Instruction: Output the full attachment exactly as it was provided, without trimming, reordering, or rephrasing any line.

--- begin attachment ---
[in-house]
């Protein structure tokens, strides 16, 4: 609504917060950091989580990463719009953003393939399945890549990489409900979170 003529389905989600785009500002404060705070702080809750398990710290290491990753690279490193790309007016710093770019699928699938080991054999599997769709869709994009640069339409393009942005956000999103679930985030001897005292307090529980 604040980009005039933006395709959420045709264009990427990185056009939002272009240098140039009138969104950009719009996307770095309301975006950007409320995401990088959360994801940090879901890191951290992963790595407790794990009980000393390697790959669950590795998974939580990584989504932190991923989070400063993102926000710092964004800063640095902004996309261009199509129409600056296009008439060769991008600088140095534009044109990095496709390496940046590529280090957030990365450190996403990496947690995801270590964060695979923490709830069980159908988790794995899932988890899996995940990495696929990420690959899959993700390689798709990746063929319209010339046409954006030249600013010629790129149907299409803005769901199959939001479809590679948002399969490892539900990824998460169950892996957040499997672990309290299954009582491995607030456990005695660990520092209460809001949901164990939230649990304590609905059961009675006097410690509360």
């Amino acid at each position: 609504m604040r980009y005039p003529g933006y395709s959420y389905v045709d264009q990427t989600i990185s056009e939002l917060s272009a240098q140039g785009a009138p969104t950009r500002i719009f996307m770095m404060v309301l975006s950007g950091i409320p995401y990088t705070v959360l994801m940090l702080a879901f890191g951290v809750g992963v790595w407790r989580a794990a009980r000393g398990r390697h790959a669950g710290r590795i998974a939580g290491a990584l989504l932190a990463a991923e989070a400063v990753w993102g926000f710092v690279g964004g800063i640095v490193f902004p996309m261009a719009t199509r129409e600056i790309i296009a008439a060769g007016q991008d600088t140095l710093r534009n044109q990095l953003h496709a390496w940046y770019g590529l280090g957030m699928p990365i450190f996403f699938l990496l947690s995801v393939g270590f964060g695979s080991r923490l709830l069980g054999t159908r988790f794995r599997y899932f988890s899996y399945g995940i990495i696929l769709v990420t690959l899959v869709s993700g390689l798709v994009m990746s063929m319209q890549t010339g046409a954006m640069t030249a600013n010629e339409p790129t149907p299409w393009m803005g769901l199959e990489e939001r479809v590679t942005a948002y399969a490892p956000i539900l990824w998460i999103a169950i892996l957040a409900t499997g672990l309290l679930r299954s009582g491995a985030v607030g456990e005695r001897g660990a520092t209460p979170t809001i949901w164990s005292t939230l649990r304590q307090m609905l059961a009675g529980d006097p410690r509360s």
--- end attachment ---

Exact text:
[in-house]
């Protein structure tokens, strides 16, 4: 609504917060950091989580990463719009953003393939399945890549990489409900979170 003529389905989600785009500002404060705070702080809750398990710290290491990753690279490193790309007016710093770019699928699938080991054999599997769709869709994009640069339409393009942005956000999103679930985030001897005292307090529980 604040980009005039933006395709959420045709264009990427990185056009939002272009240098140039009138969104950009719009996307770095309301975006950007409320995401990088959360994801940090879901890191951290992963790595407790794990009980000393390697790959669950590795998974939580990584989504932190991923989070400063993102926000710092964004800063640095902004996309261009199509129409600056296009008439060769991008600088140095534009044109990095496709390496940046590529280090957030990365450190996403990496947690995801270590964060695979923490709830069980159908988790794995899932988890899996995940990495696929990420690959899959993700390689798709990746063929319209010339046409954006030249600013010629790129149907299409803005769901199959939001479809590679948002399969490892539900990824998460169950892996957040499997672990309290299954009582491995607030456990005695660990520092209460809001949901164990939230649990304590609905059961009675006097410690509360």
């Amino acid at each position: 609504m604040r980009y005039p003529g933006y395709s959420y389905v045709d264009q990427t989600i990185s056009e939002l917060s272009a240098q140039g785009a009138p969104t950009r500002i719009f996307m770095m404060v309301l975006s950007g950091i409320p995401y990088t705070v959360l994801m940090l702080a879901f890191g951290v809750g992963v790595w407790r989580a794990a009980r000393g398990r390697h790959a669950g710290r590795i998974a939580g290491a990584l989504l932190a990463a991923e989070a400063v990753w993102g926000f710092v690279g964004g800063i640095v490193f902004p996309m261009a719009t199509r129409e600056i790309i296009a008439a060769g007016q991008d600088t140095l710093r534009n044109q990095l953003h496709a390496w940046y770019g590529l280090g957030m699928p990365i450190f996403f699938l990496l947690s995801v393939g270590f964060g695979s080991r923490l709830l069980g054999t159908r988790f794995r599997y899932f988890s899996y399945g995940i990495i696929l769709v990420t690959l899959v869709s993700g390689l798709v994009m990746s063929m319209q890549t010339g046409a954006m640069t030249a600013n010629e339409p790129t149907p299409w393009m803005g769901l199959e990489e939001r479809v590679t942005a948002y399969a490892p956000i539900l990824w998460i999103a169950i892996l957040a409900t499997g672990l309290l679930r299954s009582g491995a985030v607030g456990e005695r001897g660990a520092t209460p979170t809001i949901w164990s005292t939230l649990r304590q307090m609905l059961a009675g529980d006097p410690r509360s």